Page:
Abstract
In this paper we prove that there are finitely many modular curves that admit a smooth plane model. Moreover, if the degree of the model is greater than or equal to 19, no such curve exists. For modular curves of Shimura type we show that none can admit a smooth plane model of degree 5, 6 or 7. Further, if a modular curve of Shimura type admits a smooth plane model of degree 8 we show that it must be a twist of one of four curves.
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1 Introduction
The compactification, by normalisation, of the quotient space of the complex upper half plane by the action of a subgroup \(\Gamma \) of \({{\,\textrm{SL}\,}}_{2}(\mathbb {Z}) = \Gamma (1)\), a modular group, is called a modular curve, \(X_{\Gamma }\) and it admits the structure of a compact Riemann surface. Serre’s GAGA theorem tells us that \(X_{\Gamma }(\mathbb {C})\) is a projective complex algebraic curve. Furthermore, Shimura, in [43, Proposition 6.9], proved that modular curves admit the structure of projective algebraic curves, see also [18, §7.7]. The problem of computing equations for such curves and their projective embeddings has been a central topic in numerous papers, motivated by a plethora of applications. We will describe some of those while making a summary of the state of the art.
Modular curves are moduli spaces for elliptic curves with a given level structure. Given a positive integer N and a subgroup \(G\subseteq \textrm{GL}_2(\mathbb {Z}/N\mathbb {Z})\), the modular curve \(X_G\) parametrises pairs \((E,\phi )\) up to isomorphism, where E is an elliptic curve and \(\phi \) is a Glevel structure on the Ntorsion of E. Therefore, the explicit knowledge of models of modular curves becomes key for understanding properties of elliptic curves. This aspect leads to several different applications, for example towards coding theory or for solving Diophantine applications, starting with the proof of Fermat’s last theorem where they appear in several steps. In this article we study whether it is possible to have “nice” models, that is smooth plane models, for modular curves defined over the rationals.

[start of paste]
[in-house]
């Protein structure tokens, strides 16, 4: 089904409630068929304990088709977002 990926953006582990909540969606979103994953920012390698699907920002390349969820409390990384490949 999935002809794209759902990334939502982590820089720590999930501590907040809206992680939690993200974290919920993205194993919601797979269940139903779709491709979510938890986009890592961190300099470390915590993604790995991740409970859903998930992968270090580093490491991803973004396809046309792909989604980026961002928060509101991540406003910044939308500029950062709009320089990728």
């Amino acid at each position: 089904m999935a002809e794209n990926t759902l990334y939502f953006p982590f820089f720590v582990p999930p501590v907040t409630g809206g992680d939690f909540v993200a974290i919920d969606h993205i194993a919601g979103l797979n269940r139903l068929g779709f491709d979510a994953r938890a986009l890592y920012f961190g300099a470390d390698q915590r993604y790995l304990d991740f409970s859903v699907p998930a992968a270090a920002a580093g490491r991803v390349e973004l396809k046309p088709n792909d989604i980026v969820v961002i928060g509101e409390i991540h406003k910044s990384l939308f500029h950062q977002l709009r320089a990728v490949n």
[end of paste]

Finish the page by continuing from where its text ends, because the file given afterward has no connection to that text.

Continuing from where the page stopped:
In general, finding equations for modular curves of large level is computationally difficult, as it involves computing group actions on large spaces and linear algebra over large cyclotomic fields. However, for some groups it is easier to compute such curves, e.g. in [23] Galbraith computes modular curves for the groups \(\Gamma _0(N)\). One can look for a slightly larger class of groups: given a positive integer N, a group of Shimura type of level N, as introduced originally by Shimura in [43], is a subgroup \(\Gamma (H,t) \subseteq {{\,\textrm{PSL}\,}}_{2}(\mathbb {Z})\) which is the projection of the pullback from \({{\,\textrm{SL}\,}}_2(\mathbb {Z}/ N \mathbb {Z})\) of \(G(H,t) \cap {{\,\textrm{SL}\,}}_2(\mathbb {Z}/ N \mathbb {Z})\), where \(G(H,t) \subseteq {{\,\textrm{GL}\,}}_2(\mathbb {Z}/ N \mathbb {Z})\) is a subgroup of the form
where \(H \subseteq (\mathbb {Z}/ N \mathbb {Z})^{\times }\) is a subgroup and \(t \mid N\). We will call a modular curve of Shimura type any modular curve corresponding to the choice of a group of Shimura type.
The main result of this article is the following:
Theorem 1.1
There are finitely many modular curves which admit a smooth plane model over the rationals. There is no modular curve which admits a smooth plane model of degree greater or equal to 19. Moreover, there is no modular curve of Shimura type which admits a smooth plane model of degree 5, 6 or 7. A modular curve of Shimura type which admits a smooth plane model of degree 8 must be a twist of one of four curves.
The four curves mentioned in Theorem 1.1 are listed in Sect. 5.6.
Surprisingly, during the computations we found the example of a Galois trigonal, i.e. superelliptic of degree 3, model of a modular curve of genus 6, see Sect. 5.3.
1.1 State of the art